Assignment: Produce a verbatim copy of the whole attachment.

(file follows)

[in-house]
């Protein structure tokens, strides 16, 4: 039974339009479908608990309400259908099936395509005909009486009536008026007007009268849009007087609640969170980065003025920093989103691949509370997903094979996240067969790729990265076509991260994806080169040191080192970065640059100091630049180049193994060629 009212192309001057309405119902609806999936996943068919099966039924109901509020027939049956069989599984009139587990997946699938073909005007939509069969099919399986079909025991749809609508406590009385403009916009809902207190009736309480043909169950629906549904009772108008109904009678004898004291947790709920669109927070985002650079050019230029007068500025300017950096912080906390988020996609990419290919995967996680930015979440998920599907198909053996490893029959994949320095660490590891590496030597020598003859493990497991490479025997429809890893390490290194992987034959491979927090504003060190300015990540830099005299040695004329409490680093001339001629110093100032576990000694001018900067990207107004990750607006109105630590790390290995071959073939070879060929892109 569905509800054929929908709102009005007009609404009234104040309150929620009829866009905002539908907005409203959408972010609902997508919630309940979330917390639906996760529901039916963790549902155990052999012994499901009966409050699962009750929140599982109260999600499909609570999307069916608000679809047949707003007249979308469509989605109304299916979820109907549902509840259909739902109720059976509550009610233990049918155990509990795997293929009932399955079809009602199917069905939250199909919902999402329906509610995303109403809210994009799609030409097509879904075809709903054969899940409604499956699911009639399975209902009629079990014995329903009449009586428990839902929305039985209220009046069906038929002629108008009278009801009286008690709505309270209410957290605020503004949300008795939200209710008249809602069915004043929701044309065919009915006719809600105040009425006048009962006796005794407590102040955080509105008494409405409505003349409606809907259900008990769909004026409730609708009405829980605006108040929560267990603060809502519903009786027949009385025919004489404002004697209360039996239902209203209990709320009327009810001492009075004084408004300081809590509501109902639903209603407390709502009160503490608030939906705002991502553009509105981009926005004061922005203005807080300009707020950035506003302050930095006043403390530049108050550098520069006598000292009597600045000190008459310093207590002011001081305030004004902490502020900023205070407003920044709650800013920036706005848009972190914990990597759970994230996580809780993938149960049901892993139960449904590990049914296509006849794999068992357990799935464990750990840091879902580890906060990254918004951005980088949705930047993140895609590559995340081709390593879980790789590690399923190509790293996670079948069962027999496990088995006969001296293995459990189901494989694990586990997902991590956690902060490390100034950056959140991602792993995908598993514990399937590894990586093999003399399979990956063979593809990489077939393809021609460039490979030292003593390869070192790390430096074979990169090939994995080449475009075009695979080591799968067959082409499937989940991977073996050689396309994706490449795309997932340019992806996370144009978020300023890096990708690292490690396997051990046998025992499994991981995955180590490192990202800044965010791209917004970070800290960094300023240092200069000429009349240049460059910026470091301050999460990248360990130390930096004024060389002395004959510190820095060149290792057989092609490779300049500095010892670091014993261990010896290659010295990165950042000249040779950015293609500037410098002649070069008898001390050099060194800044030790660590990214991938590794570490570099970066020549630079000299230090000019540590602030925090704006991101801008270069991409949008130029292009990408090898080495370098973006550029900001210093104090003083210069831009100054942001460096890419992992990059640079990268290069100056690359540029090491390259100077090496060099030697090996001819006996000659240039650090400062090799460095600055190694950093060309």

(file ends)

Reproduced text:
[in-house]
């Protein structure tokens, strides 16, 4: 039974339009479908608990309400259908099936395509005909009486009536008026007007009268849009007087609640969170980065003025920093989103691949509370997903094979996240067969790729990265076509991260994806080169040191080192970065640059100091630049180049193994060629 009212192309001057309405119902609806999936996943068919099966039924109901509020027939049956069989599984009139587990997946699938073909005007939509069969099919399986079909025991749809609508406590009385403009916009809902207190009736309480043909169950629906549904009772108008109904009678004898004291947790709920669109927070985002650079050019230029007068500025300017950096912080906390988020996609990419290919995967996680930015979440998920599907198909053996490893029959994949320095660490590891590496030597020598003859493990497991490479025997429809890893390490290194992987034959491979927090504003060190300015990540830099005299040695004329409490680093001339001629110093100032576990000694001018900067990207107004990750607006109105630590790390290995071959073939070879060929892109 569905509800054929929908709102009005007009609404009234104040309150929620009829866009905002539908907005409203959408972010609902997508919630309940979330917390639906996760529901039916963790549902155990052999012994499901009966409050699962009750929140599982109260999600499909609570999307069916608000679809047949707003007249979308469509989605109304299916979820109907549902509840259909739902109720059976509550009610233990049918155990509990795997293929009932399955079809009602199917069905939250199909919902999402329906509610995303109403809210994009799609030409097509879904075809709903054969899940409604499956699911009639399975209902009629079990014995329903009449009586428990839902929305039985209220009046069906038929002629108008009278009801009286008690709505309270209410957290605020503004949300008795939200209710008249809602069915004043929701044309065919009915006719809600105040009425006048009962006796005794407590102040955080509105008494409405409505003349409606809907259900008990769909004026409730609708009405829980605006108040929560267990603060809502519903009786027949009385025919004489404002004697209360039996239902209203209990709320009327009810001492009075004084408004300081809590509501109902639903209603407390709502009160503490608030939906705002991502553009509105981009926005004061922005203005807080300009707020950035506003302050930095006043403390530049108050550098520069006598000292009597600045000190008459310093207590002011001081305030004004902490502020900023205070407003920044709650800013920036706005848009972190914990990597759970994230996580809780993938149960049901892993139960449904590990049914296509006849794999068992357990799935464990750990840091879902580890906060990254918004951005980088949705930047993140895609590559995340081709390593879980790789590690399923190509790293996670079948069962027999496990088995006969001296293995459990189901494989694990586990997902991590956690902060490390100034950056959140991602792993995908598993514990399937590894990586093999003399399979990956063979593809990489077939393809021609460039490979030292003593390869070192790390430096074979990169090939994995080449475009075009695979080591799968067959082409499937989940991977073996050689396309994706490449795309997932340019992806996370144009978020300023890096990708690292490690396997051990046998025992499994991981995955180590490192990202800044965010791209917004970070800290960094300023240092200069000429009349240049460059910026470091301050999460990248360990130390930096004024060389002395004959510190820095060149290792057989092609490779300049500095010892670091014993261990010896290659010295990165950042000249040779950015293609500037410098002649070069008898001390050099060194800044030790660590990214991938590794570490570099970066020549630079000299230090000019540590602030925090704006991101801008270069991409949008130029292009990408090898080495370098973006550029900001210093104090003083210069831009100054942001460096890419992992990059640079990268290069100056690359540029090491390259100077090496060099030697090996001819006996000659240039650090400062090799460095600055190694950093060309």